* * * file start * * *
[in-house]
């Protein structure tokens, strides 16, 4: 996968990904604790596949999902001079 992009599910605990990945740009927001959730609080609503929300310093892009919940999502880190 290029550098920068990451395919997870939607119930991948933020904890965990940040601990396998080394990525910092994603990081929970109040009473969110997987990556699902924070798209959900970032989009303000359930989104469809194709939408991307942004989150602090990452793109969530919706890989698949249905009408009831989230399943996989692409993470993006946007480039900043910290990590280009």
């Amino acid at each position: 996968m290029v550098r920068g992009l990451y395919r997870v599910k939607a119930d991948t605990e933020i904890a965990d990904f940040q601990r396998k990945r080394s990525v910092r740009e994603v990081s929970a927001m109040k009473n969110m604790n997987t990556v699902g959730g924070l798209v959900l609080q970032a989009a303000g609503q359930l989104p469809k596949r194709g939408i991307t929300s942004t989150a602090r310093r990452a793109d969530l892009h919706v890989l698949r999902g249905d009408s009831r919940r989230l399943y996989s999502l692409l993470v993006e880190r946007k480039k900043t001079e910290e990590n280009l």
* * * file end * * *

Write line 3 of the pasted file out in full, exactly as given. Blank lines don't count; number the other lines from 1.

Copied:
């Amino acid at each position: 996968m290029v550098r920068g992009l990451y395919r997870v599910k939607a119930d991948t605990e933020i904890a965990d990904f940040q601990r396998k990945r080394s990525v910092r740009e994603v990081s929970a927001m109040k009473n969110m604790n997987t990556v699902g959730g924070l798209v959900l609080q970032a989009a303000g609503q359930l989104p469809k596949r194709g939408i991307t929300s942004t989150a602090r310093r990452a793109d969530l892009h919706v890989l698949r999902g249905d009408s009831r919940r989230l399943y996989s999502l692409l993470v993006e880190r946007k480039k900043t001079e910290e990590n280009l």